Sen. Tom Cotton (R-Ark.) met with Israeli Prime Minister Benjamin Netanyahu on Monday, part of his weeklong trip to Israel. [...] "Today's meeting only reaffirms my opposition to this deal," Cotton said in a statement after the meeting. "I will stand with Prime Minister Netanyahu and Israel and work with my colleagues in Congress to stop this deal and to ensure that Israel has the means to defend itself against Iran and its terrorist surrogates."
Meetings like these are becoming increasingly common, though that's not at all a positive development.
The far-right freshman tweeted a photo of himself and the Israeli prime minister, noting their joint efforts in opposition to the international nuclear agreement with Iran.
And at a certain level, I can appreciate why this seems terribly common. Last year, for example, Sen. Rand Paul (R-Ky.) traveled to Guatemala and worked against U.S. foreign policy during the migrant-children crisis. Before that, other GOP lawmakers have traveled to Israel with the intention of undermining U.S. foreign policy in the Middle East. Cotton himself organized 46 of his Senate Republican colleagues to write a letter to Iranian officials, urging them not to trust the United States during sensitive negotiations.
By this measure, the Arkansas senator's meeting with Netanyahu seems like par for the course. But therein lies the point: the routinization of these incidents is itself dangerous.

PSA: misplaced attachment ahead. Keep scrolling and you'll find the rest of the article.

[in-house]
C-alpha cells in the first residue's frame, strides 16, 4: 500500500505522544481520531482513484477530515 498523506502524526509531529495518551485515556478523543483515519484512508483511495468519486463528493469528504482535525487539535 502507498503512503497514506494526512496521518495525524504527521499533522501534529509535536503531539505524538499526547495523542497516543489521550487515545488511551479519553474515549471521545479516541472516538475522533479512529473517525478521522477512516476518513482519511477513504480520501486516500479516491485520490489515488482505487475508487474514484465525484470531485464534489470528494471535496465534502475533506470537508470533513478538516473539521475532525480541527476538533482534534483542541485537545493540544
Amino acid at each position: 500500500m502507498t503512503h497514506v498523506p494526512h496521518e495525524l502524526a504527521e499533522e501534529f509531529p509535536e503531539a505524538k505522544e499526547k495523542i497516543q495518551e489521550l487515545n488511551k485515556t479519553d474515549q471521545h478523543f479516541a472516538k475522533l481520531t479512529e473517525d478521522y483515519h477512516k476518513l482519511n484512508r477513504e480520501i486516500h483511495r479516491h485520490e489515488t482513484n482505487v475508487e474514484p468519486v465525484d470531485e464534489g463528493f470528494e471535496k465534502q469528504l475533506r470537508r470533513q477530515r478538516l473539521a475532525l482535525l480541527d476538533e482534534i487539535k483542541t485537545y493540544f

Put aside the debate over the Iran deal and consider this story in more abstract terms. An elected U.S. senator traveled abroad as part of his partnership with a foreign official. Together, they hope to undermine American foreign policy.
In the not-too-distant past, this would have been considered a pretty extraordinary breach of U.S. protocol. Now it's simply considered Monday.
Towards the end of the Bush/Cheney era, then-House Speaker Nancy Pelosi (D-Calif.) traveled to Syria and met with Syrian leader Bashar al-Assad. She did not, however, go to sabotage American foreign policy -- she coordinated with Bush administration officials, and State Department personnel literally joined the meeting.
But at the time, the right was outraged anyway. Then-Vice President Dick Cheney complained to Rush Limbaugh, "The president is the one who conducts foreign policy, not the speaker of the House."
Eight years later, is it fair to say the president is still the one who conducts foreign policy, not the junior senator from Arkansas?